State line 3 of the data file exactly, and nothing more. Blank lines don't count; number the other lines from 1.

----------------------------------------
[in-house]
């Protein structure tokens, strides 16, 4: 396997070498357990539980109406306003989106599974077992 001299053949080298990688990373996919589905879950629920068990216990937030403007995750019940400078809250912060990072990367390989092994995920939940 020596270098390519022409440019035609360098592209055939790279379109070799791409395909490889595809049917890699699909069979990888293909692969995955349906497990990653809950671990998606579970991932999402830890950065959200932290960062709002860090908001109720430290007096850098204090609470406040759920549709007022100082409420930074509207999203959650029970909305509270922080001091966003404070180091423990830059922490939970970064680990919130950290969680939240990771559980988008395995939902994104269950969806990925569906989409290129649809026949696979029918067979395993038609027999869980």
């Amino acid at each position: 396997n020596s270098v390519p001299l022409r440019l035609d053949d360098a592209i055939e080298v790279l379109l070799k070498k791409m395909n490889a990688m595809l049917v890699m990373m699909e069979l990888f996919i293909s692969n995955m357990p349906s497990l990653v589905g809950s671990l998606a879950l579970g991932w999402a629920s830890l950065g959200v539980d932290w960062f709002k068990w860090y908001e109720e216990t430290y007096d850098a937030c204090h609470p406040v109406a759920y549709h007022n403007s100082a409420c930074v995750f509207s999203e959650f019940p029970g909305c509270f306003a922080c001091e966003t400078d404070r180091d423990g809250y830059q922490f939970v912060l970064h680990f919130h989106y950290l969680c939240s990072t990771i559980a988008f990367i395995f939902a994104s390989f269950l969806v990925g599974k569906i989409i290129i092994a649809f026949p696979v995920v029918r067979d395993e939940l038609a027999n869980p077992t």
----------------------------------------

């Amino acid at each position: 396997n020596s270098v390519p001299l022409r440019l035609d053949d360098a592209i055939e080298v790279l379109l070799k070498k791409m395909n490889a990688m595809l049917v890699m990373m699909e069979l990888f996919i293909s692969n995955m357990p349906s497990l990653v589905g809950s671990l998606a879950l579970g991932w999402a629920s830890l950065g959200v539980d932290w960062f709002k068990w860090y908001e109720e216990t430290y007096d850098a937030c204090h609470p406040v109406a759920y549709h007022n403007s100082a409420c930074v995750f509207s999203e959650f019940p029970g909305c509270f306003a922080c001091e966003t400078d404070r180091d423990g809250y830059q922490f939970v912060l970064h680990f919130h989106y950290l969680c939240s990072t990771i559980a988008f990367i395995f939902a994104s390989f269950l969806v990925g599974k569906i989409i290129i092994a649809f026949p696979v995920v029918r067979d395993e939940l038609a027999n869980p077992t």